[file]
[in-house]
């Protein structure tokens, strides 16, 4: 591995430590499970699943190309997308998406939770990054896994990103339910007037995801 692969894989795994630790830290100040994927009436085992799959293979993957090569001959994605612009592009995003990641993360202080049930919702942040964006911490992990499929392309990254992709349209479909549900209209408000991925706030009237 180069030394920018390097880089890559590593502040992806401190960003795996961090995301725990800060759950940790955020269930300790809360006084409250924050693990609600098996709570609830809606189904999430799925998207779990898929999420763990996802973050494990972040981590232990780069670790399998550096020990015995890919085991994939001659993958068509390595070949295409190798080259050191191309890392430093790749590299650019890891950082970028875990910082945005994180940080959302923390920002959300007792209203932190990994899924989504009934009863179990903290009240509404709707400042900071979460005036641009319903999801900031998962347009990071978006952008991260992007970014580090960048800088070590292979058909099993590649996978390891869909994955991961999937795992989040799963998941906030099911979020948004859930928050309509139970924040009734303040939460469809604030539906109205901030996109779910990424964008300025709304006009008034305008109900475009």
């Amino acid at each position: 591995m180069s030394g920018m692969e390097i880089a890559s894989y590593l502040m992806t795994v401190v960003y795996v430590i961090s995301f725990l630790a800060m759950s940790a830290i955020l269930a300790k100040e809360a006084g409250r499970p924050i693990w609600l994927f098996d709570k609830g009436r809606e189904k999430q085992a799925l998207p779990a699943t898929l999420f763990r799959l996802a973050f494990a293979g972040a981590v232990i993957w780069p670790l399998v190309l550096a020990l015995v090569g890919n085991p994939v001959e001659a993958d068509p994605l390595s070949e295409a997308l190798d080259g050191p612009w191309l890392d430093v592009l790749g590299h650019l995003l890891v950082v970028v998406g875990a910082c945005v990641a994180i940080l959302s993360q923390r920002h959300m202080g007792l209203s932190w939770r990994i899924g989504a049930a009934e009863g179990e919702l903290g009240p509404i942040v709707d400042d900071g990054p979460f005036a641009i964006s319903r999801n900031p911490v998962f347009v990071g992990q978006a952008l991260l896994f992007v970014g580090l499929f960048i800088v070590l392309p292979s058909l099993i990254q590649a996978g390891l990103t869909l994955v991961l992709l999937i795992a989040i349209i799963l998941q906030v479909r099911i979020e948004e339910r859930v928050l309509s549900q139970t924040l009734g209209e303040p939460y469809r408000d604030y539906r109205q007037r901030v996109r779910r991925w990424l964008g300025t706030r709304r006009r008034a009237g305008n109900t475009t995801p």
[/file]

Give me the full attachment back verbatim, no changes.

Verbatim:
[in-house]
């Protein structure tokens, strides 16, 4: 591995430590499970699943190309997308998406939770990054896994990103339910007037995801 692969894989795994630790830290100040994927009436085992799959293979993957090569001959994605612009592009995003990641993360202080049930919702942040964006911490992990499929392309990254992709349209479909549900209209408000991925706030009237 180069030394920018390097880089890559590593502040992806401190960003795996961090995301725990800060759950940790955020269930300790809360006084409250924050693990609600098996709570609830809606189904999430799925998207779990898929999420763990996802973050494990972040981590232990780069670790399998550096020990015995890919085991994939001659993958068509390595070949295409190798080259050191191309890392430093790749590299650019890891950082970028875990910082945005994180940080959302923390920002959300007792209203932190990994899924989504009934009863179990903290009240509404709707400042900071979460005036641009319903999801900031998962347009990071978006952008991260992007970014580090960048800088070590292979058909099993590649996978390891869909994955991961999937795992989040799963998941906030099911979020948004859930928050309509139970924040009734303040939460469809604030539906109205901030996109779910990424964008300025709304006009008034305008109900475009």
């Amino acid at each position: 591995m180069s030394g920018m692969e390097i880089a890559s894989y590593l502040m992806t795994v401190v960003y795996v430590i961090s995301f725990l630790a800060m759950s940790a830290i955020l269930a300790k100040e809360a006084g409250r499970p924050i693990w609600l994927f098996d709570k609830g009436r809606e189904k999430q085992a799925l998207p779990a699943t898929l999420f763990r799959l996802a973050f494990a293979g972040a981590v232990i993957w780069p670790l399998v190309l550096a020990l015995v090569g890919n085991p994939v001959e001659a993958d068509p994605l390595s070949e295409a997308l190798d080259g050191p612009w191309l890392d430093v592009l790749g590299h650019l995003l890891v950082v970028v998406g875990a910082c945005v990641a994180i940080l959302s993360q923390r920002h959300m202080g007792l209203s932190w939770r990994i899924g989504a049930a009934e009863g179990e919702l903290g009240p509404i942040v709707d400042d900071g990054p979460f005036a641009i964006s319903r999801n900031p911490v998962f347009v990071g992990q978006a952008l991260l896994f992007v970014g580090l499929f960048i800088v070590l392309p292979s058909l099993i990254q590649a996978g390891l990103t869909l994955v991961l992709l999937i795992a989040i349209i799963l998941q906030v479909r099911i979020e948004e339910r859930v928050l309509s549900q139970t924040l009734g209209e303040p939460y469809r408000d604030y539906r109205q007037r901030v996109r779910r991925w990424l964008g300025t706030r709304r006009r008034a009237g305008n109900t475009t995801p």